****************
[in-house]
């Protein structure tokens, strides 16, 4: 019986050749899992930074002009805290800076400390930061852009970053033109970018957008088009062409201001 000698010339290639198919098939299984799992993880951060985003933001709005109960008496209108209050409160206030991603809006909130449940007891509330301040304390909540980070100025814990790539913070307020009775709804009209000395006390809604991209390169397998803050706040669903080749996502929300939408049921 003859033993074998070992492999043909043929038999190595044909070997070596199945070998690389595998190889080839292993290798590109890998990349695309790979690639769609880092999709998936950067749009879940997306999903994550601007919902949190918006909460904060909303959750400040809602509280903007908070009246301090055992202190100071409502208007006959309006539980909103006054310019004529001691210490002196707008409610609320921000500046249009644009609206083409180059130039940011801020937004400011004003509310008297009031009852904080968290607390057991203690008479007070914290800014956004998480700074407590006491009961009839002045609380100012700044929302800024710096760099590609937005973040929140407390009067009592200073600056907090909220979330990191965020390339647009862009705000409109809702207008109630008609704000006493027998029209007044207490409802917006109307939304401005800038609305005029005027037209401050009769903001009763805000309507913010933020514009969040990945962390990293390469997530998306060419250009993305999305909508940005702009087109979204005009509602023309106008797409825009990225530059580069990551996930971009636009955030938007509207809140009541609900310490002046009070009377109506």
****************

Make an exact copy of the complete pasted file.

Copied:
[in-house]
């Protein structure tokens, strides 16, 4: 019986050749899992930074002009805290800076400390930061852009970053033109970018957008088009062409201001 000698010339290639198919098939299984799992993880951060985003933001709005109960008496209108209050409160206030991603809006909130449940007891509330301040304390909540980070100025814990790539913070307020009775709804009209000395006390809604991209390169397998803050706040669903080749996502929300939408049921 003859033993074998070992492999043909043929038999190595044909070997070596199945070998690389595998190889080839292993290798590109890998990349695309790979690639769609880092999709998936950067749009879940997306999903994550601007919902949190918006909460904060909303959750400040809602509280903007908070009246301090055992202190100071409502208007006959309006539980909103006054310019004529001691210490002196707008409610609320921000500046249009644009609206083409180059130039940011801020937004400011004003509310008297009031009852904080968290607390057991203690008479007070914290800014956004998480700074407590006491009961009839002045609380100012700044929302800024710096760099590609937005973040929140407390009067009592200073600056907090909220979330990191965020390339647009862009705000409109809702207008109630008609704000006493027998029209007044207490409802917006109307939304401005800038609305005029005027037209401050009769903001009763805000309507913010933020514009969040990945962390990293390469997530998306060419250009993305999305909508940005702009087109979204005009509602023309106008797409825009990225530059580069990551996930971009636009955030938007509207809140009541609900310490002046009070009377109506």